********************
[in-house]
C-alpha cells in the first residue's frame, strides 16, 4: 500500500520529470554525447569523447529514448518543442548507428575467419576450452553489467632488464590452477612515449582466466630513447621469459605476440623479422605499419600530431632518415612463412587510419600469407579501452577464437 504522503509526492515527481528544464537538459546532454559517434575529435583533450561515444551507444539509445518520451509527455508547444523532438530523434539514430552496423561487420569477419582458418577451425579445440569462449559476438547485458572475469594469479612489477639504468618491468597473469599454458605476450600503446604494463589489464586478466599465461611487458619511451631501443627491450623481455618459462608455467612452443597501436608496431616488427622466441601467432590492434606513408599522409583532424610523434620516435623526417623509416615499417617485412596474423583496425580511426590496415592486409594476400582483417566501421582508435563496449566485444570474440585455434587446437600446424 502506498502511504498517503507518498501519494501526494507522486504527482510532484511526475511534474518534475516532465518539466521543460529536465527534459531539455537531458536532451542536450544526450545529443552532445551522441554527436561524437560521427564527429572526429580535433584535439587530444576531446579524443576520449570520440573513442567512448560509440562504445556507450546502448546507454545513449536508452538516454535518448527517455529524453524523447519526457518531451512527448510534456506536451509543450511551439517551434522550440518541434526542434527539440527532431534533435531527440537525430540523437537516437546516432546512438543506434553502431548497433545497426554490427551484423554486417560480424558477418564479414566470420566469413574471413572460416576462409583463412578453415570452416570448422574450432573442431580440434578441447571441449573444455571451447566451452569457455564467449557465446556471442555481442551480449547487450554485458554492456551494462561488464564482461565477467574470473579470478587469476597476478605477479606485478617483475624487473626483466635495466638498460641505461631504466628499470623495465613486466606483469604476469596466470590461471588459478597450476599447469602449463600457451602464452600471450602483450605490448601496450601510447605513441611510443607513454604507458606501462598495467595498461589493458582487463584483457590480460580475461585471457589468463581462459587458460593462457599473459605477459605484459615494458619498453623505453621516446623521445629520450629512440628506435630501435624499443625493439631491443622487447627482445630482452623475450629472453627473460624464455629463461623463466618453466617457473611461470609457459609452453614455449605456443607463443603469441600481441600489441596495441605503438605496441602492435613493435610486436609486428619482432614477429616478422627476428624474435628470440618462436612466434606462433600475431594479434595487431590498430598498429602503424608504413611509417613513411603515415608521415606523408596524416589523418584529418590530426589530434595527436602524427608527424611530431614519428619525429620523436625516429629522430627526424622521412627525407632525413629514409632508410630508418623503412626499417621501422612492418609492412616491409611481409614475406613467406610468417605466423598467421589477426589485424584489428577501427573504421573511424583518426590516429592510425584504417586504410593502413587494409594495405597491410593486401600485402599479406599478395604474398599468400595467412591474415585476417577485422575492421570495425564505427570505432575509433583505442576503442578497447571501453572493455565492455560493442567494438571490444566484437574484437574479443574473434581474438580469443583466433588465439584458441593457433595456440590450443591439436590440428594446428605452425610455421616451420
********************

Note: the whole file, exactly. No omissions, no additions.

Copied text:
[in-house]
C-alpha cells in the first residue's frame, strides 16, 4: 500500500520529470554525447569523447529514448518543442548507428575467419576450452553489467632488464590452477612515449582466466630513447621469459605476440623479422605499419600530431632518415612463412587510419600469407579501452577464437 504522503509526492515527481528544464537538459546532454559517434575529435583533450561515444551507444539509445518520451509527455508547444523532438530523434539514430552496423561487420569477419582458418577451425579445440569462449559476438547485458572475469594469479612489477639504468618491468597473469599454458605476450600503446604494463589489464586478466599465461611487458619511451631501443627491450623481455618459462608455467612452443597501436608496431616488427622466441601467432590492434606513408599522409583532424610523434620516435623526417623509416615499417617485412596474423583496425580511426590496415592486409594476400582483417566501421582508435563496449566485444570474440585455434587446437600446424 502506498502511504498517503507518498501519494501526494507522486504527482510532484511526475511534474518534475516532465518539466521543460529536465527534459531539455537531458536532451542536450544526450545529443552532445551522441554527436561524437560521427564527429572526429580535433584535439587530444576531446579524443576520449570520440573513442567512448560509440562504445556507450546502448546507454545513449536508452538516454535518448527517455529524453524523447519526457518531451512527448510534456506536451509543450511551439517551434522550440518541434526542434527539440527532431534533435531527440537525430540523437537516437546516432546512438543506434553502431548497433545497426554490427551484423554486417560480424558477418564479414566470420566469413574471413572460416576462409583463412578453415570452416570448422574450432573442431580440434578441447571441449573444455571451447566451452569457455564467449557465446556471442555481442551480449547487450554485458554492456551494462561488464564482461565477467574470473579470478587469476597476478605477479606485478617483475624487473626483466635495466638498460641505461631504466628499470623495465613486466606483469604476469596466470590461471588459478597450476599447469602449463600457451602464452600471450602483450605490448601496450601510447605513441611510443607513454604507458606501462598495467595498461589493458582487463584483457590480460580475461585471457589468463581462459587458460593462457599473459605477459605484459615494458619498453623505453621516446623521445629520450629512440628506435630501435624499443625493439631491443622487447627482445630482452623475450629472453627473460624464455629463461623463466618453466617457473611461470609457459609452453614455449605456443607463443603469441600481441600489441596495441605503438605496441602492435613493435610486436609486428619482432614477429616478422627476428624474435628470440618462436612466434606462433600475431594479434595487431590498430598498429602503424608504413611509417613513411603515415608521415606523408596524416589523418584529418590530426589530434595527436602524427608527424611530431614519428619525429620523436625516429629522430627526424622521412627525407632525413629514409632508410630508418623503412626499417621501422612492418609492412616491409611481409614475406613467406610468417605466423598467421589477426589485424584489428577501427573504421573511424583518426590516429592510425584504417586504410593502413587494409594495405597491410593486401600485402599479406599478395604474398599468400595467412591474415585476417577485422575492421570495425564505427570505432575509433583505442576503442578497447571501453572493455565492455560493442567494438571490444566484437574484437574479443574473434581474438580469443583466433588465439584458441593457433595456440590450443591439436590440428594446428605452425610455421616451420